Constitution of new counties
8. — (1) Leicester and Rutland shall cease to form part of Leicestershire
(2) A new county shall be constituted comprising the area of Leicester, and shall be named the county of Leicester.

Further, a County Council for Leicester was not created, and the functions that it would have excercises have been transferred to the City Council. Thus Leicester City Council is a unitary authority, with responsibility for everything, including libraries and education.

Leicester is divided into three Parliamentary constituencies, Leicester East, Leicester West, and Leicester South, which are represented by Keith Vaz, Patricia Hewitt and Jim Marshall respectively - all members of the Labour Party.

After a long period of Labour administration (since 1979), the city council is now (since May 2003) being run by a Liberal Democrat/Conservative coalition.

Sport in Leicester

Sports teams include Leicester City F.C (soccer), Leicester Tigers (rugby union), and the Leicestershire County Cricket Club. The city has also hosted British and World track cycling championships at its Saffron Lane velodrome. Leicester is now sometimes regarded (by its inhabitants at least) as the sporting capital of the UK.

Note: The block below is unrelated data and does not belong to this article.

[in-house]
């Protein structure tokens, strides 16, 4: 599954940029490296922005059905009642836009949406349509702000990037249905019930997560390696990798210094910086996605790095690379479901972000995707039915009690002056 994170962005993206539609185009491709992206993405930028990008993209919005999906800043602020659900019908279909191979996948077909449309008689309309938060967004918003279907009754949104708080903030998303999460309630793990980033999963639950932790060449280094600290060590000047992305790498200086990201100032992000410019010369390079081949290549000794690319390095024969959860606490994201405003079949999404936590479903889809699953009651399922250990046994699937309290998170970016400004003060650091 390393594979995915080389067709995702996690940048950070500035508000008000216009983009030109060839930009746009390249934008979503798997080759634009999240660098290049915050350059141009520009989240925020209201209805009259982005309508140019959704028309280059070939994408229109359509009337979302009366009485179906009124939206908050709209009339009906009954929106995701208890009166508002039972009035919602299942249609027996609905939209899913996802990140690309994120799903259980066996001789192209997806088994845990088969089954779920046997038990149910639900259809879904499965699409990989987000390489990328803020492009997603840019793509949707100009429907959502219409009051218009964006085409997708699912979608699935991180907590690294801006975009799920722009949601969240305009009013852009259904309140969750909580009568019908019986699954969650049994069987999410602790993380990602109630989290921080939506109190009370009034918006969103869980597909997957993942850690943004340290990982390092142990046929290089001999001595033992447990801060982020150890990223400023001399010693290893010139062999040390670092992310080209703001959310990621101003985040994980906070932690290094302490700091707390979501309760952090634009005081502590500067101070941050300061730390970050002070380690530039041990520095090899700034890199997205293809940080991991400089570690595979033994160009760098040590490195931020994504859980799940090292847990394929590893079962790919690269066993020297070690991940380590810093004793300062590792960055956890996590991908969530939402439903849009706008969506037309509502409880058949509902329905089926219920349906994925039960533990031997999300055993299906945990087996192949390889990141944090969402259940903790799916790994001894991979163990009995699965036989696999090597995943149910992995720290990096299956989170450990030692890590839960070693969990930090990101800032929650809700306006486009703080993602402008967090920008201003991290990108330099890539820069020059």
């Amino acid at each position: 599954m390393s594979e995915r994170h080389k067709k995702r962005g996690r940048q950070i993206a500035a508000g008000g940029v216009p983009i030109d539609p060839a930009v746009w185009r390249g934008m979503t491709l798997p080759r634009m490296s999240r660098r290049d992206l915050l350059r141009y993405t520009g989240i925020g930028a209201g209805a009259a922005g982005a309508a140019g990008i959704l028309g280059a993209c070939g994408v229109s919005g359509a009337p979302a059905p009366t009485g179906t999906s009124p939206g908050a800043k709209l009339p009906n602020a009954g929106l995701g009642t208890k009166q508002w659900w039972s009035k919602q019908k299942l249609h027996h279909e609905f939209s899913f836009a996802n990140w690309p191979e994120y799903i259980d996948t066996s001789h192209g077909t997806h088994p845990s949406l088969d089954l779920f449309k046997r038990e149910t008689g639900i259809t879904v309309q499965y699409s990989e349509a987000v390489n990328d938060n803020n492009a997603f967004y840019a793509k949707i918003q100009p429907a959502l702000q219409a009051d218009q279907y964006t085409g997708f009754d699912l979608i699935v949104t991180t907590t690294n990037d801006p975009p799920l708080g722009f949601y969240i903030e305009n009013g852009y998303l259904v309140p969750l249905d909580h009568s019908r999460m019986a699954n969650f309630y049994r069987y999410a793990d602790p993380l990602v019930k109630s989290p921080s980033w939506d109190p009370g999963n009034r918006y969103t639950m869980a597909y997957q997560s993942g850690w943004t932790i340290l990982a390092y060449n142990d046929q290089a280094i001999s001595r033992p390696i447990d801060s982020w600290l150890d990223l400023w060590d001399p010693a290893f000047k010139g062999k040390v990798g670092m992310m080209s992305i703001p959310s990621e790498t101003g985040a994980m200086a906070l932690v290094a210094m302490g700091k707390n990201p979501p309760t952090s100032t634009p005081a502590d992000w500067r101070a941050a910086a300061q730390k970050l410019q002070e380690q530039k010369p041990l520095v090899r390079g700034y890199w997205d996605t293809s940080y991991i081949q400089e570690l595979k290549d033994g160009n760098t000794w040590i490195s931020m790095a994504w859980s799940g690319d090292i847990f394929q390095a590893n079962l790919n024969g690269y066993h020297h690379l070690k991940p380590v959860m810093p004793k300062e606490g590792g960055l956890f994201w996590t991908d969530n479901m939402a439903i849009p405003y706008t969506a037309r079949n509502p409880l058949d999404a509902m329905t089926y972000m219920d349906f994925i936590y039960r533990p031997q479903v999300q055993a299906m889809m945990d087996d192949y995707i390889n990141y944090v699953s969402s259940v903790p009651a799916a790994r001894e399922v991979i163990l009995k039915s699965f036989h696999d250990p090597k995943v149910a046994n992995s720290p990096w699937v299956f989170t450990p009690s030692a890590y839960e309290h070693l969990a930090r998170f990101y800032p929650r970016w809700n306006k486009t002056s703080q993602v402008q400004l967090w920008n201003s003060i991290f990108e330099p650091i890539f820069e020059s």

Recent titles won by local teams

  • 1996 County Cricket Championship
  • 1997 League Cup
  • 1998 County Cricket Championship, Zurich Premiership
  • 1999 Zurich Premiership
  • 2000 Zurich Premiership, League Cup
  • 2001 Zurich Premiership, Heineken Cup
  • 2002 Heineken Cup


The Sports Statue on Gallowtree Gate

To celeberate the successes of 1997-98, the Leicester Mercury organised the placement of a statue portraying a cricketer, a footballer, and a rugby-player on Gallowtree Gate, not far from the Clock Tower at the heart of the city.

Towns, villages and places of interest

Famous people from Leicester

Twinning

Leicester is twinned with